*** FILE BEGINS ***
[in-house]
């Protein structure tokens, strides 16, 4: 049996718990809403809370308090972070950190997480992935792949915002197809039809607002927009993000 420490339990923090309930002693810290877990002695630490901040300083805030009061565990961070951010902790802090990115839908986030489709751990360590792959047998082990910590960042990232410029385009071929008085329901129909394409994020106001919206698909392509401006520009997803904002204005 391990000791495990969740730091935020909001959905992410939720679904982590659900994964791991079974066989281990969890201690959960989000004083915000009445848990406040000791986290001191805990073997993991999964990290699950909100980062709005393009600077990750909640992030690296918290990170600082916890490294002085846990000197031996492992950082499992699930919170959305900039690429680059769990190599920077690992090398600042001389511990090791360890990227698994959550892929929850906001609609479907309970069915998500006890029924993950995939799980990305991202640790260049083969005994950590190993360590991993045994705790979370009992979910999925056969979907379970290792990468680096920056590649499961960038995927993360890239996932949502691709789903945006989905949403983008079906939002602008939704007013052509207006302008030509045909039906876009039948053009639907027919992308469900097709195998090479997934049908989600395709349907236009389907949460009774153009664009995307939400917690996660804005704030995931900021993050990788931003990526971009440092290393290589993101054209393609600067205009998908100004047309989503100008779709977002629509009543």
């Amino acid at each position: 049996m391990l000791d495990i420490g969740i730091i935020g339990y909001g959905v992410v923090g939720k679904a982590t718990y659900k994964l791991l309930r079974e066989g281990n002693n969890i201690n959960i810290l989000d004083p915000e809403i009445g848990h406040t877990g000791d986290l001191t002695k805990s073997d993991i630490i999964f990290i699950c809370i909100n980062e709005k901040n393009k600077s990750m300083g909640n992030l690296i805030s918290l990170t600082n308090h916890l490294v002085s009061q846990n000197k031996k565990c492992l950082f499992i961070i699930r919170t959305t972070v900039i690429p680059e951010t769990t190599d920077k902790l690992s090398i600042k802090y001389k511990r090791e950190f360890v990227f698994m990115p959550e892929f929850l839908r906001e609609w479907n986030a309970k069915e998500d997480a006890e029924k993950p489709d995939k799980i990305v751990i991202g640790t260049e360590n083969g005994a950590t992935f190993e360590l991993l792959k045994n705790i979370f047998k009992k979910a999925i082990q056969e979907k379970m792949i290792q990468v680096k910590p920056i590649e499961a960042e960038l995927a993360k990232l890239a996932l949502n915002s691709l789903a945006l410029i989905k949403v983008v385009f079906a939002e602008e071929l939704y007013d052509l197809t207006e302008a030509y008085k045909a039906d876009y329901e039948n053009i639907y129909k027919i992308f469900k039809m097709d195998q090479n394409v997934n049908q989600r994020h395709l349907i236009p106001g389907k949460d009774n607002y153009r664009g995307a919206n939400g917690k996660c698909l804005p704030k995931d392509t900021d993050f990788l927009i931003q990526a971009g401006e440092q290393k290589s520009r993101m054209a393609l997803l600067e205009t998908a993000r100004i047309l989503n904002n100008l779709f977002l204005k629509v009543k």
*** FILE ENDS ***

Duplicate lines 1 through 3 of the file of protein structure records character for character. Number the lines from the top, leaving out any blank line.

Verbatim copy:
[in-house]
């Protein structure tokens, strides 16, 4: 049996718990809403809370308090972070950190997480992935792949915002197809039809607002927009993000 420490339990923090309930002693810290877990002695630490901040300083805030009061565990961070951010902790802090990115839908986030489709751990360590792959047998082990910590960042990232410029385009071929008085329901129909394409994020106001919206698909392509401006520009997803904002204005 391990000791495990969740730091935020909001959905992410939720679904982590659900994964791991079974066989281990969890201690959960989000004083915000009445848990406040000791986290001191805990073997993991999964990290699950909100980062709005393009600077990750909640992030690296918290990170600082916890490294002085846990000197031996492992950082499992699930919170959305900039690429680059769990190599920077690992090398600042001389511990090791360890990227698994959550892929929850906001609609479907309970069915998500006890029924993950995939799980990305991202640790260049083969005994950590190993360590991993045994705790979370009992979910999925056969979907379970290792990468680096920056590649499961960038995927993360890239996932949502691709789903945006989905949403983008079906939002602008939704007013052509207006302008030509045909039906876009039948053009639907027919992308469900097709195998090479997934049908989600395709349907236009389907949460009774153009664009995307939400917690996660804005704030995931900021993050990788931003990526971009440092290393290589993101054209393609600067205009998908100004047309989503100008779709977002629509009543």
């Amino acid at each position: 049996m391990l000791d495990i420490g969740i730091i935020g339990y909001g959905v992410v923090g939720k679904a982590t718990y659900k994964l791991l309930r079974e066989g281990n002693n969890i201690n959960i810290l989000d004083p915000e809403i009445g848990h406040t877990g000791d986290l001191t002695k805990s073997d993991i630490i999964f990290i699950c809370i909100n980062e709005k901040n393009k600077s990750m300083g909640n992030l690296i805030s918290l990170t600082n308090h916890l490294v002085s009061q846990n000197k031996k565990c492992l950082f499992i961070i699930r919170t959305t972070v900039i690429p680059e951010t769990t190599d920077k902790l690992s090398i600042k802090y001389k511990r090791e950190f360890v990227f698994m990115p959550e892929f929850l839908r906001e609609w479907n986030a309970k069915e998500d997480a006890e029924k993950p489709d995939k799980i990305v751990i991202g640790t260049e360590n083969g005994a950590t992935f190993e360590l991993l792959k045994n705790i979370f047998k009992k979910a999925i082990q056969e979907k379970m792949i290792q990468v680096k910590p920056i590649e499961a960042e960038l995927a993360k990232l890239a996932l949502n915002s691709l789903a945006l410029i989905k949403v983008v385009f079906a939002e602008e071929l939704y007013d052509l197809t207006e302008a030509y008085k045909a039906d876009y329901e039948n053009i639907y129909k027919i992308f469900k039809m097709d195998q090479n394409v997934n049908q989600r994020h395709l349907i236009p106001g389907k949460d009774n607002y153009r664009g995307a919206n939400g917690k996660c698909l804005p704030k995931d392509t900021d993050f990788l927009i931003q990526a971009g401006e440092q290393k290589s520009r993101m054209a393609l997803l600067e205009t998908a993000r100004i047309l989503n904002n100008l779709f977002l204005k629509v009543k």